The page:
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If there's one technique you need to learn for delicious desserts, it's how to macerate strawberries!

Maceration is one of the handiest and simplest techniques to bring our the flavor and color of slightly underripe strawberries. Plus, they release enough juice to make the best strawberry sauce ever.

Step 1: What You'll Need

All you need for macerated strawberries is time and sugar. :)

In this case, I used about 1/4 cup of sugar and a 1/2 quart of strawberries and let them sit overnight.

It's best to use at least 2 tablespoons sugar per cup of berries and increase the amount based on the tartness of the berries. Some of mine were pretty tart and I wanted them to be nice and sweet.

You'll also need covered place to store them in the fridge - I always use a glass bowl and plastic wrap.

Step 2: Wash and Cut the Strawberries

Wash the strawberries, cut off the tops and slice them.

I like to cut mine into 1/8-1/4 inch slices, but you can also dice the berries or cut them in halves and thirds. The larger they are, the longer it will take for them to release their juice. More cut surface area = more places for the sugar to do its job!

Step 3: Cover With Sugar and Let It Sit!

The best thing about this part is you really can't go wrong! Keeping the sugar amount between 2 tablespoons and 1/4 cup has never steered me wrong. Just wing it and go by taste!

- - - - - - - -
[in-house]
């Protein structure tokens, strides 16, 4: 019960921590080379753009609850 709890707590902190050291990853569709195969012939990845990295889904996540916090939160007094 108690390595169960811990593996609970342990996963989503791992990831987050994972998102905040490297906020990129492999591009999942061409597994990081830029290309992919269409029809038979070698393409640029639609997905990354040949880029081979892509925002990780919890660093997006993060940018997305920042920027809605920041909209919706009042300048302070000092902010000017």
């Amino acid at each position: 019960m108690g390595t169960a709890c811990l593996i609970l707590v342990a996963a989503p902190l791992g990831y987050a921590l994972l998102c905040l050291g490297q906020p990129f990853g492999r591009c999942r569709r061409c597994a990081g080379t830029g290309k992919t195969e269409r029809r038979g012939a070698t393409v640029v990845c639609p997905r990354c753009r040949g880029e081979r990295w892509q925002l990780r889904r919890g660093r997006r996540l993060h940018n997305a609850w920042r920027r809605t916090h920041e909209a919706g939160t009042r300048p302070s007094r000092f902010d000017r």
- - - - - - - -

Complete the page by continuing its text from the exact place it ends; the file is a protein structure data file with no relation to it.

(I never add liquid to mine, but you can absolutely add in a little wine, vodka or other alcohol for berries with a kick. I've even seen folks add balsalmic vinegar.)

Pour the sugar over and mix it in. You'll see liquid almost immediately.

For best results, cover the berry and sugar mix and pop in the fridge for a couple hours. This will result in softened, bright red and sweet strawberries in a little juice.

I like to leave mine overnight for maximum juice!

Make sure to eat them within a couple days - they can be prone to mold and fermenting if left to long thanks to the super high sugar content. :P

<p>Wwhy does this work only using sugar and will not work with truvia or splenda? Does anyone know? sprinkling Splenda on berries will not create juice. </p>
<p>It's because sugar is naturally hygroscopic - it draws water from it's surroundings. </p>
<p>I've heard of people using it, but have never tried it myself! From what I've read macerating seems to take much longer with artificial sweeteners and you may have to use a little more than you normally would. Maybe try combining the Splenda and strawberries and let them sit in the fridge over night?</p>
Ah! Jessy, spelling error! You said vokda, not vodka! Please, fix this amazing instructable! Make it perfect!
<p>Whoops! Ha. </p><p>Finally fixed it - thanks. My fingers moved faster than my brain. :)</p>
<p>macerating also makes the best coleslaw. Cabbage plus sugar, shake, set a half hour, add mayo, salt, pepper, and celery seeds. Yum!</p>
<p>WOW, what a great opeing picture.</p><p>Great job!</p>
<p>Wow! My mouth is watering just by looking at the photos :-)</p><p>Amazing job Jessy! :D</p>
<p>yum. amazing photos!</p>
Delicious
<p>Oh yes, my favorite way of eating strawberries! So good!! My mother would always add lemon juice to the mix, she says that it helps making the sauce...now I see that the sauce comes out anyways so I will have to let her know :D</p>
Extra reward: eat them with home made Chantilly cream.
<p>My mouth watered so much that I just dropped some... :D</p>
<p>Yum I bet these make the best sundae topping. Like the ones you get at high end ice cream places. :)</p>

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Bio: part of the Instructables Design Studio by day, stitch witch by night. follow me on instagram @makingjiggy to see what i'm working on! ^_^
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